May this Christmas be the first of many, Each more joyous in our growing love, Revealing more of happiness than any Riches might provide or pain remove. Years flow like an unrepentant river, Carrying the soil of life away, Holding far more than they can deliver, Rushing past the certitudes that stay. In love there is an instance of forever So shy and lovely it eludes the eye, The sense of being home when we're together, More enduring than a reason why. As love is born of passion, borne by will, So may for many years we choose love still.
Justin Bieber - Home This Christmas ---> printable sheet music
From home to home and heart to heart,
From one place to another,
The warmth and joy of Christmas,
Brings us closer to each other.
For a region where Christians are a minority, Asia has a lot of Christmas.
Jingle Bells is as likely to haunt shoppers in malls in Buddhist Bangkok or Islamic Jakarta as it is in London or New York.
And in the background can be heard the massed ringing of cash-registers in China's southern Guangdong province, Santa's modern grotto, which exported four billion dollars-worth of toys in the first nine months of this year.
While it is mainly the commercial and festive charms of Christmas that have worked their way into end of year celebrations in Asian countries, the region's Christians keep the religious traditions alive.
In the Philippines, where some 80 percent of the population of about 94 million are Catholics, the season begins with nine pre-dawn masses from December 16 and ends with the celebration of Epiphany in January."The green Santa Claus does not necessarily give out gift boxes to children, but he tells them how precious the natural environment is," said Shoko Ito, director of the Green Santa Foundation.
"Instead of giving gift boxes, he promises children a peaceful and beautiful Christmas time in the future," Ito said.
The group, which deploys a traditional Santa with a long white beard but clad in a green outfit, raises funds to conserve forests and gives lectures on environmental issues at schools.
In South Korea, by contrast, children eagerly await Christmas Eve when parents -- whether among the country's 13.7 million Christians or not -- shower them with gifts in the name of Santa Claus.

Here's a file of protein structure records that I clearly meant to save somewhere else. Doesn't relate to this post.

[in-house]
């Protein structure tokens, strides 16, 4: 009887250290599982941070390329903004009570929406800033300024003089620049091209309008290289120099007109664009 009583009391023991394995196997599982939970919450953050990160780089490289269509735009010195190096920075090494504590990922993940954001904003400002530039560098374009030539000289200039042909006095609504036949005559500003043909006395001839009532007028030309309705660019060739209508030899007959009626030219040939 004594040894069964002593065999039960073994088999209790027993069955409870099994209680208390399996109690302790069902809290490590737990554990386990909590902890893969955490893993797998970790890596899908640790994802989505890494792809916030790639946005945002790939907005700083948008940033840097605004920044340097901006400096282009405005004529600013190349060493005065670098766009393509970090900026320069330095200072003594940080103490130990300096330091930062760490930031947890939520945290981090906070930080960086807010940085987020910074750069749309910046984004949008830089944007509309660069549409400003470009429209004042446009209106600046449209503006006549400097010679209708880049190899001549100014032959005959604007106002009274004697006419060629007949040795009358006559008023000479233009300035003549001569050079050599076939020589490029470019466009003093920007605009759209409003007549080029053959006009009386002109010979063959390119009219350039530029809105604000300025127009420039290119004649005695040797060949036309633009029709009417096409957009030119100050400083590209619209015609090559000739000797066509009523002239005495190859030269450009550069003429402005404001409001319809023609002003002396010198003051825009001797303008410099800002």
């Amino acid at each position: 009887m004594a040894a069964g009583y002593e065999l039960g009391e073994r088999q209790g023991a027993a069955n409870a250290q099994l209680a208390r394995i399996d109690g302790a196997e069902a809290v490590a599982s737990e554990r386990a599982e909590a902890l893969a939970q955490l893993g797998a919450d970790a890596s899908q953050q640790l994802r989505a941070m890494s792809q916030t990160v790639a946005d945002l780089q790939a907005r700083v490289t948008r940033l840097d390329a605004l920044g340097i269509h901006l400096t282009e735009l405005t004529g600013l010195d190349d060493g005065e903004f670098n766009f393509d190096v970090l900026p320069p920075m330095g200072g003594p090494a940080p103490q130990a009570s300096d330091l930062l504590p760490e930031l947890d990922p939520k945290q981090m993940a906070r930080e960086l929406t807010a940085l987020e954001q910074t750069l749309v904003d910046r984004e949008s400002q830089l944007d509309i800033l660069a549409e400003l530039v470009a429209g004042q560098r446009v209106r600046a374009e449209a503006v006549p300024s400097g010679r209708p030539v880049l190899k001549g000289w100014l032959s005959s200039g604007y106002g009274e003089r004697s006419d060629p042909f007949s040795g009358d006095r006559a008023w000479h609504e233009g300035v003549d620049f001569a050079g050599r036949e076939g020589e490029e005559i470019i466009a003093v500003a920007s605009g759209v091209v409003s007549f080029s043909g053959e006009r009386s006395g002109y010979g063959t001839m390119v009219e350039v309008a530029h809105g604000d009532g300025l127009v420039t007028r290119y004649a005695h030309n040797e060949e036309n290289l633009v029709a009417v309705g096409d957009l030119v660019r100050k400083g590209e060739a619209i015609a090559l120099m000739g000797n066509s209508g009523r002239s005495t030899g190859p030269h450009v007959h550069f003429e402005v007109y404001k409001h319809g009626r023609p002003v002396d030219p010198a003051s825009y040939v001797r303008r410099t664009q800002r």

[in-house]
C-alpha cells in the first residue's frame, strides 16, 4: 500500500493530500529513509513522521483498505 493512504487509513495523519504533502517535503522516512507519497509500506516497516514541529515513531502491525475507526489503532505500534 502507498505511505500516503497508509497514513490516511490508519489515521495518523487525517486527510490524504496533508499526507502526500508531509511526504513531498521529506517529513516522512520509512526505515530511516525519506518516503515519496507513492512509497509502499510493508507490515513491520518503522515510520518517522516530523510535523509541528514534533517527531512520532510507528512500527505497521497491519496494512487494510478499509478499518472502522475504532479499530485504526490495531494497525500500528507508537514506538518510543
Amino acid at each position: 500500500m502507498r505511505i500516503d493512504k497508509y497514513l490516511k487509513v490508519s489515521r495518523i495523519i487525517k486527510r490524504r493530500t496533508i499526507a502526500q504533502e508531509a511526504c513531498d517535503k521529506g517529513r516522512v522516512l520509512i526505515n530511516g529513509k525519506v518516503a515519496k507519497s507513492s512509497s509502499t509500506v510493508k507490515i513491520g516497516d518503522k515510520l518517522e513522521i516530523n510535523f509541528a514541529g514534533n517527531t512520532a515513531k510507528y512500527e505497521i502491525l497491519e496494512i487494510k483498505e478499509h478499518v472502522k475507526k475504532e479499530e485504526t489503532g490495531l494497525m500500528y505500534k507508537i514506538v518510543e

Residents of the southwestern city of Jeonju will also be watching to see if a secret Santa -- who has donated more than 81 million won ($69,500) since 2000 -- will visit again this year.
He has regularly left donations for needy residents -- phoning in anonymous tips about where the cash can be found -- but has never been spotted, local media report.
In communist Vietnam, with about six million Catholics in a population of 86 million, some churches in the capital Hanoi have been brightly decorated with lights and red bunting and carols can be heard in the evenings.
But the commercial side of the festival has also made its mark. Outside one bar a giant Santa stands on a bed of fluffy fake snow -- clutching to his belly a monstrous can of beer.
Glitzy Hong Kong, however, has produced a real live Santa who in a recent competition in northern Sweden beat contestants from around the world in the traditional skills of chimney climbing, gift wrapping and reindeer racing.
A jubilant Johnny Wong, a 38-year-old magician who had never seen snow before the contest and does not speak much English, wished everyone "Happy Christmas" in Cantonese on Swedish television.
While Chinese New Year may be Hong Kong's biggest celebration, the former British colony still celebrates Christmas with gusto a dozen years after its return to China.
The city is festooned with Christmas lights, carols are inescapable in malls and office buildings and some retail workers -- possibly against their will -- have taken to wearing red Santa hats.